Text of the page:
One of the advantages of Micro-Adventures is that you don’t have to haul around large amount of equipment. This appeals to me especially when I am cycling because I much prefer to blitz along quickly on the road, rather than pushing out long slow days weighed down by a vast amount of kit which I only use once in a blue moon.
So in essence you just take a few essential items, some of which can be dual purpose, to last you the couple of days on your micro-adventure. It can be very easy to be suckered into buying the best equipment, which will do for every conceivable eventuality. However in order to have a good micro-adventure you certainly don’t have to invest a lot of money in high value equipment. A lot of great low cost alternatives exist, some of which are arguably better and definitely offer greater value-for-money.
- Sleeping Bag –Depending on where you are going choose a suitable sleeping bag for the conditions. Or if you want to save money buy a lightweight summer one and team it with warm clothes and a liner.
- Sleeping Mat -Instead take extra clothes and lie on them or find a nice comfy area of grass to sleep on.
- Bivvy –The Alpkit one isn’t too expensive or use a survival bag, an army poncho or a couple of bin liners the possibilities are endless. However if the weather is looking good then you could risk it and not even pack a bivvy bag.
- Swiss Army Knife -So you can make a camping stove.
- Basha -Military ponchos are widely available and a great multipurpose cheaper option.
- Extra Socks –It’s always nice having a dry pair in the morning, also any other changes of clothes you might need. I try and go with the bare minimum though.
- Camera -So you can document your awesome adventure in photos.
- Waterproof/Windproof Jacket –Always useful because you never know how cold it might get.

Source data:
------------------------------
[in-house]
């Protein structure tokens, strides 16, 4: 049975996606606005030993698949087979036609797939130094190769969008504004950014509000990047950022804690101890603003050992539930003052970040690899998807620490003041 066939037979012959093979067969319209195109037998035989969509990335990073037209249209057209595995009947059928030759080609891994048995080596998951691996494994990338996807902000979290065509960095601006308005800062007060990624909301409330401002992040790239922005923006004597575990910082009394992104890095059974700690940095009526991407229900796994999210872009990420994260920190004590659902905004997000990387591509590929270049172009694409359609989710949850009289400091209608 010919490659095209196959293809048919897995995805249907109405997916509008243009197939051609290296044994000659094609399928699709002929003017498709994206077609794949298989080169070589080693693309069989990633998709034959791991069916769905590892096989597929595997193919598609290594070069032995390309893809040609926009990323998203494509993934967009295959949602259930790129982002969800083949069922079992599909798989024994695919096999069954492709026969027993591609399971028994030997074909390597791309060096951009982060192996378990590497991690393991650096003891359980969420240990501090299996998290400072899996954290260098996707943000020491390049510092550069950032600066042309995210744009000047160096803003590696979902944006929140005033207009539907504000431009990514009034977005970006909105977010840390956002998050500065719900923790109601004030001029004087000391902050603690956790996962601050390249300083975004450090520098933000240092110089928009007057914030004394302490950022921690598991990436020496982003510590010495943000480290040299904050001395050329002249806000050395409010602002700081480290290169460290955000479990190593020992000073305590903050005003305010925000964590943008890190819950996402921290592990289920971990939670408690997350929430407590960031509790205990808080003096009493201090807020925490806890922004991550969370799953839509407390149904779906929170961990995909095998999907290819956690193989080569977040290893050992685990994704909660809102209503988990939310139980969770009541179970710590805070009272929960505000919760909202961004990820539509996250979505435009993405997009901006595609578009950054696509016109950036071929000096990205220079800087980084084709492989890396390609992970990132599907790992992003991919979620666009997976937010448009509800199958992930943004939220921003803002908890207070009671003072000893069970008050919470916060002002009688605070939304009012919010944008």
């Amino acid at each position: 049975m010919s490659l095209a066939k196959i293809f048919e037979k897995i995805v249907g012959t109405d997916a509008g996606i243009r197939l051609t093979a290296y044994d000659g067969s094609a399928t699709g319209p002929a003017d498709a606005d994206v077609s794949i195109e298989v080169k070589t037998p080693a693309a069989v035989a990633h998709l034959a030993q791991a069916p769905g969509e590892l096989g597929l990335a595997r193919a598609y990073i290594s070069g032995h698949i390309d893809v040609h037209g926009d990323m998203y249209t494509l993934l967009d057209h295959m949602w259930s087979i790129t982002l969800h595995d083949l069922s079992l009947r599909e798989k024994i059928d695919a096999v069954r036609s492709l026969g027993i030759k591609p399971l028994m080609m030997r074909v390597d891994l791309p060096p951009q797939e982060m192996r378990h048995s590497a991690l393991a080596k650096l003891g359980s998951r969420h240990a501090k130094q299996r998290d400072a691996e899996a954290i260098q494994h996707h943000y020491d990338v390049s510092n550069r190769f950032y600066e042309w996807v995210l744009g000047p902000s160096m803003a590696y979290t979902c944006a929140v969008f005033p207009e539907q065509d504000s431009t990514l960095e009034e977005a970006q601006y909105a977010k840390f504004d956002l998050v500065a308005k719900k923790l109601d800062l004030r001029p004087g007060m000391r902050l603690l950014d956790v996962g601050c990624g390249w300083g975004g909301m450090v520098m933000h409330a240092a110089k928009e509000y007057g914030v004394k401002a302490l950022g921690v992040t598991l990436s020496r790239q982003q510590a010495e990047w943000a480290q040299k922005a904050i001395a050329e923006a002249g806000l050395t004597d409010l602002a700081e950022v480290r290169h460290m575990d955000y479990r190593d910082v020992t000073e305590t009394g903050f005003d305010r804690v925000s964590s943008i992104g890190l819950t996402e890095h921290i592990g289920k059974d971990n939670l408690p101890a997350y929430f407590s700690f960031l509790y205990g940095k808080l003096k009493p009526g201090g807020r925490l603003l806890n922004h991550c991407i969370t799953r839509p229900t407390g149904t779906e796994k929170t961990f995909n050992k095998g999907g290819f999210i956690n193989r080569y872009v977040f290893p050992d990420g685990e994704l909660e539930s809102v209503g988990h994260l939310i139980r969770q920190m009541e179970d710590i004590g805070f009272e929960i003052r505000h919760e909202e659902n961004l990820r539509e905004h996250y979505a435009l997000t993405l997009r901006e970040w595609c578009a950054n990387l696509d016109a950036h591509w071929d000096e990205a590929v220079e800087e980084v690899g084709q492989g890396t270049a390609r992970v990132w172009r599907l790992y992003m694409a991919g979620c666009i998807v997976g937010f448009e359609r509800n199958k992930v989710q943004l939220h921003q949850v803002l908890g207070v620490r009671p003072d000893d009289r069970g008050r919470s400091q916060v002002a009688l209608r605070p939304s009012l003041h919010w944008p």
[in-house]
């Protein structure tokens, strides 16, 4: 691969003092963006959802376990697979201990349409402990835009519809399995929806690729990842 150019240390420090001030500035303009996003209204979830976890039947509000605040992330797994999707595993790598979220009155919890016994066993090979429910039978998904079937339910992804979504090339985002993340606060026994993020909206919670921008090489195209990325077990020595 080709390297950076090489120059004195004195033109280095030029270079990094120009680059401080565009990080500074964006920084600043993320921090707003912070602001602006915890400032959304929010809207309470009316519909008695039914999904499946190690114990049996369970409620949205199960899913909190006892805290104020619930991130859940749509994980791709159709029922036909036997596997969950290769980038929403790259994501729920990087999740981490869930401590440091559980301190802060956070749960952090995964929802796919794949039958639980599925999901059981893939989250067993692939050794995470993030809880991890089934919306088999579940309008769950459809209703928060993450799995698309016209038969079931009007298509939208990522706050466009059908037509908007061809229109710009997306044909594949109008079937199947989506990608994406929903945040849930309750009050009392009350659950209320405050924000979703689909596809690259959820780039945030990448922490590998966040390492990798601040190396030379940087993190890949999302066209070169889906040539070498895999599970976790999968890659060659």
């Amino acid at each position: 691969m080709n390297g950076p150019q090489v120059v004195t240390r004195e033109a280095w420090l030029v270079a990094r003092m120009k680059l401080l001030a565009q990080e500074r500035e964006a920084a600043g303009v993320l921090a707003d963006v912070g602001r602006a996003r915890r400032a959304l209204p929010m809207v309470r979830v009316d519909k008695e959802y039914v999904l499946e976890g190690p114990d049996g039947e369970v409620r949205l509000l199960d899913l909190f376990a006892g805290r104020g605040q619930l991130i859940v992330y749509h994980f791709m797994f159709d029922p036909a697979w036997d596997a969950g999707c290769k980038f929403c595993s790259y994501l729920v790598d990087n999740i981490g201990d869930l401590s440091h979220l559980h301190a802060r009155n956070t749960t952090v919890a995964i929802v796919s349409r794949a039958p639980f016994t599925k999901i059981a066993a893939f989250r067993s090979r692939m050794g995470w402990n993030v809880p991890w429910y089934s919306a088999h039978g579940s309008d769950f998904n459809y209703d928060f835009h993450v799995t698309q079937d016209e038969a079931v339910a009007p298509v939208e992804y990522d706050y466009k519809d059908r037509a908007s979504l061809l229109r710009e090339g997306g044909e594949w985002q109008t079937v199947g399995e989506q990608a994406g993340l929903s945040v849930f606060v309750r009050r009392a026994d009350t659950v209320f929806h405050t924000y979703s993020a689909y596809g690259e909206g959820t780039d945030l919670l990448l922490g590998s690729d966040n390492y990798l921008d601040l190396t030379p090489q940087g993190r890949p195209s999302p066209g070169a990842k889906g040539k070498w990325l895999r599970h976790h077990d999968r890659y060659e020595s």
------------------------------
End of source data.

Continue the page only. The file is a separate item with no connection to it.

- Buff –A forever-useful piece of kit for any activity.
- Earplugs -If you are going on your adventure with someone who snores.
- Rucksack –To store all your kit in, alternatively you can use panniers or methods of bike packing. For short micro-adventures though I just stick to the classic, you can’t go wrong.
These are the core items that I always take with me when on my micro-adventures; they fit nicely into my Gourdon 20 rucksack, which I also use as a pillow. Of course this list is by no means definitive it is merely a congregation of the pieces I find most useful. Sometimes I too take more than what is just on this list, it depends what type of adventure I am off on, where I am going, or how comfortable I want to be camping. I welcome any different views or any items that you think I may have missed off, which undoubtedly I have. However if you are starting out and want to go on your first micro-adventure I think this list will set you up well. It can be easy to over-pack but often I have found going back to basics and taking the bare minimum can offer a very rewarding experience. It can be a daunting experience before you set off on your first micro-adventure. You just have to go out there and explore your surroundings once you begin walking, cycling, kayaking, or anything the adventure starts and the fun commences.